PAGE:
IOE - Faculty of Education and Society


Parents like sets. Teachers like sets. But do they work?

Is ‘setting’ good for student outcomes? And if not, what should we be doing instead? IOE researcher Becky Taylor wanted to understand the impact of teaching children in ability groups.

Coloured numbered blocks

21 December 2021

There are fewer more contentious issues in schools than ‘setting’. Done well, many claim it can bring improvements across the board, increase confidence and deliver outstanding results. But new research from the IOE suggests that too often the process is handled badly, particularly where attainment is overlooked for broader assumptions taking in ‘other’ factors – leading to some damning outcomes.

Indeed, some findings are genuinely shocking. According to the research, young people from certain minority ethnic backgrounds – black young people in particular – were two and a half times more likely to be put in a lower group than their results should have suggested, and Asian young people were twice as likely to be put in a lower maths set than their prior attainment would indicate suitable. Girls were more likely than boys to be placed in lower maths sets than indicated by their prior attainment The research also looked at who went into higher sets, and found that white students were more likely than black or Asian students and boys were more likely than girls to be put in a higher set than their test results would suggest.

“We know from a long history of research that the pupils in lower attaining routes are more likely to be pupils from disadvantaged backgrounds,” says Dr Becky Taylor, Principal Research Fellow in the Centre for Teachers and Teaching Research. “They're also more likely to be students from particular ethnic groups.”

This, Taylor suspects, is to do with a labelling effect. “There’s a strong discourse around natural ability, and people have this idea about who has it academically and who doesn't, and pupils are labelled accordingly. For example, boys are assumed to have greater natural ability in maths.”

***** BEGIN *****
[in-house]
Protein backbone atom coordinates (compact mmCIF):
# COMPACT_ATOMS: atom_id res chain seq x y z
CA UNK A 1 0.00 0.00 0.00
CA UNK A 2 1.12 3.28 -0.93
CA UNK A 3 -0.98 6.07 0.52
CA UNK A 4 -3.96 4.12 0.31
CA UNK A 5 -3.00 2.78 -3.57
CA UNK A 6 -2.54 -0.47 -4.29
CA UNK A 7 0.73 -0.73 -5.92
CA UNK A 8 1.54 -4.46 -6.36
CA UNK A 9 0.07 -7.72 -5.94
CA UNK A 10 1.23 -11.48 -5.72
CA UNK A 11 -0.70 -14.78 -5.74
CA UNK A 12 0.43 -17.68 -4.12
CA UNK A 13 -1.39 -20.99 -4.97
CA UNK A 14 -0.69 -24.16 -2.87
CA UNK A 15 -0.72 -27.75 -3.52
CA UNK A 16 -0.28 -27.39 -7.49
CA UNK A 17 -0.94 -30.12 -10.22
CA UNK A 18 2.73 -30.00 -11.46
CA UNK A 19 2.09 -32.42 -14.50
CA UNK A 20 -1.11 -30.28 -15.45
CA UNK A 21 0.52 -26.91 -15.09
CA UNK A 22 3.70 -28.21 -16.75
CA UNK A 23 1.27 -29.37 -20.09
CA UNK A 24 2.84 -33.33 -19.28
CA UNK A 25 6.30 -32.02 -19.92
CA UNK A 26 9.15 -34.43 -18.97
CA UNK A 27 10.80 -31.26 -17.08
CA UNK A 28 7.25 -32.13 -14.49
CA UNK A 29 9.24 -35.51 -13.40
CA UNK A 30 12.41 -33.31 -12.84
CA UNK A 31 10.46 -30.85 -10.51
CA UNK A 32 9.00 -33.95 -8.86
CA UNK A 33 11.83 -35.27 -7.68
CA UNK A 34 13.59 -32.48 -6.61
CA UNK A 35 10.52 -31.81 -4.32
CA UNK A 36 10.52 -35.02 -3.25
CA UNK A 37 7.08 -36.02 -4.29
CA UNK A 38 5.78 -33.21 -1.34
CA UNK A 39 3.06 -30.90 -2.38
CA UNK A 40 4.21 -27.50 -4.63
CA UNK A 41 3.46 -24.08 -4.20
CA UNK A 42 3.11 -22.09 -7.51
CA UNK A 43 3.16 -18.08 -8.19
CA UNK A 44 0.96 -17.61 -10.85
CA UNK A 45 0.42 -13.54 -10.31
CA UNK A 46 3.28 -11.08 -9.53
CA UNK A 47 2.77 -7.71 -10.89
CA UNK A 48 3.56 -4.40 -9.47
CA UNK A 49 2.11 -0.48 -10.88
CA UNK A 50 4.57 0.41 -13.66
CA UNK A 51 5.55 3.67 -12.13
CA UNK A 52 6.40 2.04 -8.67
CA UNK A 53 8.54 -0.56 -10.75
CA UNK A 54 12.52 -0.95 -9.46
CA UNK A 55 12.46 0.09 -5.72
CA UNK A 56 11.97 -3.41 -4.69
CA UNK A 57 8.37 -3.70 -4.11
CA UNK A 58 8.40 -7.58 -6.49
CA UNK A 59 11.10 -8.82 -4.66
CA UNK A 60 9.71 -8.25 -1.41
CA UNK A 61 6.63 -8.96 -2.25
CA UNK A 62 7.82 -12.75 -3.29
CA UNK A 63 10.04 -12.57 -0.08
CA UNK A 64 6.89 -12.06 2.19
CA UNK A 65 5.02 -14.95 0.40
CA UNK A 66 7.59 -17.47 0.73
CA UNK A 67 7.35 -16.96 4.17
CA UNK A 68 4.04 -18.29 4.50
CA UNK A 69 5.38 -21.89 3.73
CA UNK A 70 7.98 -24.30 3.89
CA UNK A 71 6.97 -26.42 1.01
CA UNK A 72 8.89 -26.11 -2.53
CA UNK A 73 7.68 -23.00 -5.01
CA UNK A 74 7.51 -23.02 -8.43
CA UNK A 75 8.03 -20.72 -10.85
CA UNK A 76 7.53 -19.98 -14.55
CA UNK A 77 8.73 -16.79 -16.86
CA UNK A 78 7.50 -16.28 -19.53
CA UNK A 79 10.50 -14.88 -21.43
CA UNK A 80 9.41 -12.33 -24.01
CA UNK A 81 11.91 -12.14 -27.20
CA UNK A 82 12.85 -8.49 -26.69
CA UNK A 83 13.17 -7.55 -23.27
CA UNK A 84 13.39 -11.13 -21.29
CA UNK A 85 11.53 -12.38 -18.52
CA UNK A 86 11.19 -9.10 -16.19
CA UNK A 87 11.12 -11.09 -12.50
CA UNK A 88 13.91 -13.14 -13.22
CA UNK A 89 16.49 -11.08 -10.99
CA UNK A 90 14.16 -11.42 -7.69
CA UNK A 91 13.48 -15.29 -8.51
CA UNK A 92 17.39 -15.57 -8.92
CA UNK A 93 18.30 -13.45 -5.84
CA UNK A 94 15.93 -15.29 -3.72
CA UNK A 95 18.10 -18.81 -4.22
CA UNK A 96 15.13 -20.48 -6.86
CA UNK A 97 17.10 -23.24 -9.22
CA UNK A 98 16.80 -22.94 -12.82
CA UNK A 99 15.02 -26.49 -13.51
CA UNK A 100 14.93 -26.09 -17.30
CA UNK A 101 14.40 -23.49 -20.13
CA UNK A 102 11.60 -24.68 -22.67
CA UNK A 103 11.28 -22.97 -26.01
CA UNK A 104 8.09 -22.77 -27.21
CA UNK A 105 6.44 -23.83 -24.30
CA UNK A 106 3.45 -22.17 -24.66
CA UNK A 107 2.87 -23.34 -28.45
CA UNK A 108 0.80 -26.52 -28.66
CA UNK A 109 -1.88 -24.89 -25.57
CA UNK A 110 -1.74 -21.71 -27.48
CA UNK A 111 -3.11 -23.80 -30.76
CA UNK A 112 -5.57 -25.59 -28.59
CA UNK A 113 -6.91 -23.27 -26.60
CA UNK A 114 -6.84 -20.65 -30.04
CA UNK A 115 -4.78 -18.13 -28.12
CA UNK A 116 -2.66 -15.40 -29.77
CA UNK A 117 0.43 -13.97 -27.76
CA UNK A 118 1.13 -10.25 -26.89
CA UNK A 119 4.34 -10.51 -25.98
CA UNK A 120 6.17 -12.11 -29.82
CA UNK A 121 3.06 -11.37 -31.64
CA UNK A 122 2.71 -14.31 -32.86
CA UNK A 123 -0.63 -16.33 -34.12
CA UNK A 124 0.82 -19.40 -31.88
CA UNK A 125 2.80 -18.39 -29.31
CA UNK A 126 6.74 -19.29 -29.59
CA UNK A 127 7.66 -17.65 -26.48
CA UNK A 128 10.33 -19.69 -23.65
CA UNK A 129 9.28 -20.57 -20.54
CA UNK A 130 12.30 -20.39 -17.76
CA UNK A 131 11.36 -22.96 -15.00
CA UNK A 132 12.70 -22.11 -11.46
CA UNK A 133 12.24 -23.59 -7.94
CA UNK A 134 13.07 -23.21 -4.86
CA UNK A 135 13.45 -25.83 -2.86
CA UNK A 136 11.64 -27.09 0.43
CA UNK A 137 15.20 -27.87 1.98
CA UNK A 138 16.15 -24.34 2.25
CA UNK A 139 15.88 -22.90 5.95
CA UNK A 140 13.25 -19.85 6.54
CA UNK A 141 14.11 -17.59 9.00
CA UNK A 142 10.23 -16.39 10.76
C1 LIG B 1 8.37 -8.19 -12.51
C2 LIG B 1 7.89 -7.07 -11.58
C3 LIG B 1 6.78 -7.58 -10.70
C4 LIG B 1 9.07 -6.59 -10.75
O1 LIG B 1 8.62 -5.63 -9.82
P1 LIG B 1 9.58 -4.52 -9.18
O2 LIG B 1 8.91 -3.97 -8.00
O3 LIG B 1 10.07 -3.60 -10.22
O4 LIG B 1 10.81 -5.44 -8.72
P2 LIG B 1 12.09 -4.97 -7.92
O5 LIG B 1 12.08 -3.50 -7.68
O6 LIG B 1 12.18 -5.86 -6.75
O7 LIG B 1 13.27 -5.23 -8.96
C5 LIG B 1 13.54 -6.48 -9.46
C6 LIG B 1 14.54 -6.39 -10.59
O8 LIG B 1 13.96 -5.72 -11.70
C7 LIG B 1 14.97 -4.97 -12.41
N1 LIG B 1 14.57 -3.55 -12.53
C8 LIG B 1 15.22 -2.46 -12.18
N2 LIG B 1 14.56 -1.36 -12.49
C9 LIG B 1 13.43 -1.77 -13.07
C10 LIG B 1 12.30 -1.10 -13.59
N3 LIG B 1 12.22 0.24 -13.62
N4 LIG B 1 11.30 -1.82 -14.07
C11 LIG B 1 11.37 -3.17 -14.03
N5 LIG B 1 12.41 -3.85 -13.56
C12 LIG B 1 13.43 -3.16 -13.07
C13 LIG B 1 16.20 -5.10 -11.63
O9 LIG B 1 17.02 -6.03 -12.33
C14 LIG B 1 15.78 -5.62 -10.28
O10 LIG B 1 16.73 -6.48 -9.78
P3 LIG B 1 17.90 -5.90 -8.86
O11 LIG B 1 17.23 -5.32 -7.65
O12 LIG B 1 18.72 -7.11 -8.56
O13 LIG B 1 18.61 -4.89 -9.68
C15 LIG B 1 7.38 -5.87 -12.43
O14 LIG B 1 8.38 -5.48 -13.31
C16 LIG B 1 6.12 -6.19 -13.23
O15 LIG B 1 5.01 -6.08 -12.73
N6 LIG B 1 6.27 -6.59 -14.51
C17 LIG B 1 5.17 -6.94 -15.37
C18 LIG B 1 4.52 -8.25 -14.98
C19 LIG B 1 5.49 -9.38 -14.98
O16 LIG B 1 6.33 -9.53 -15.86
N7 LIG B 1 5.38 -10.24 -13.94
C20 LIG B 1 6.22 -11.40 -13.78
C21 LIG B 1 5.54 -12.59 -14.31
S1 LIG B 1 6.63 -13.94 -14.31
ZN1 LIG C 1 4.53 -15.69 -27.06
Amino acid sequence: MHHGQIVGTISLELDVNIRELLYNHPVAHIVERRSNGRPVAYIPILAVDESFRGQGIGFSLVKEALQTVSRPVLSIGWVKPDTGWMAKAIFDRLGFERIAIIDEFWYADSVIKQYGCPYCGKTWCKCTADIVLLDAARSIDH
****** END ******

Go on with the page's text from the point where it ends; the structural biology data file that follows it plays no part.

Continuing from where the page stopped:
Taylor was Researcher Practitioner and Project Manager for the Best Practice in Grouping Students project, led by Professor Becky Francis (previously Director of UCL Institute of Education and now CEO of the Education Endowment Foundation). The project set out to explore whether setting could be improved and whether mixed-attainment grouping could provide an alternative approach.

The research looked at what would happen if schools assigned children to hypothetical maths groups based on prior attainment alone, and compared outcomes to groups allocated by schools. The researchers found that although schools took prior attainment into account, a range of other information was also used, such as impressions formed in the classroom. “It does seem to us that labelling overall is having a detrimental effect on young people from minority backgrounds and on the basis of gender,” Taylor says.

Perhaps the most important finding of all is that of the link between setting and self-confidence. “We found that when young people had been put into sets at the beginning of Year 7, the children in the top sets had higher self-confidence and those in the lowest sets had low self-confidence,” says Taylor. “However, this wasn’t just to do with subject confidence, this was general self-confidence. And this gap widened over time.”

The findings have prompted Taylor and her colleagues to come up with a set of recommendations – The Dos and Don’ts of Attainment Grouping (available to download here). The recommendations include ensuring that everyone has access to a high-quality curriculum, having high expectations of all pupils in all groups, testing regularly and encouraging regular movement between groups. 

Taylor, with Professor Jeremy Hodgen, is now embarking on The Student Grouping Study to test some of the findings from the Best Practice in Grouping Students study and directly compare mixed-attainment grouping with setting in maths. The team is also planning in-depth case studies investigating what it looks like in practice. Says Taylor: “We want teachers to teach young people in a way that enables them all to get good outcomes from their education.” 

(facebook button)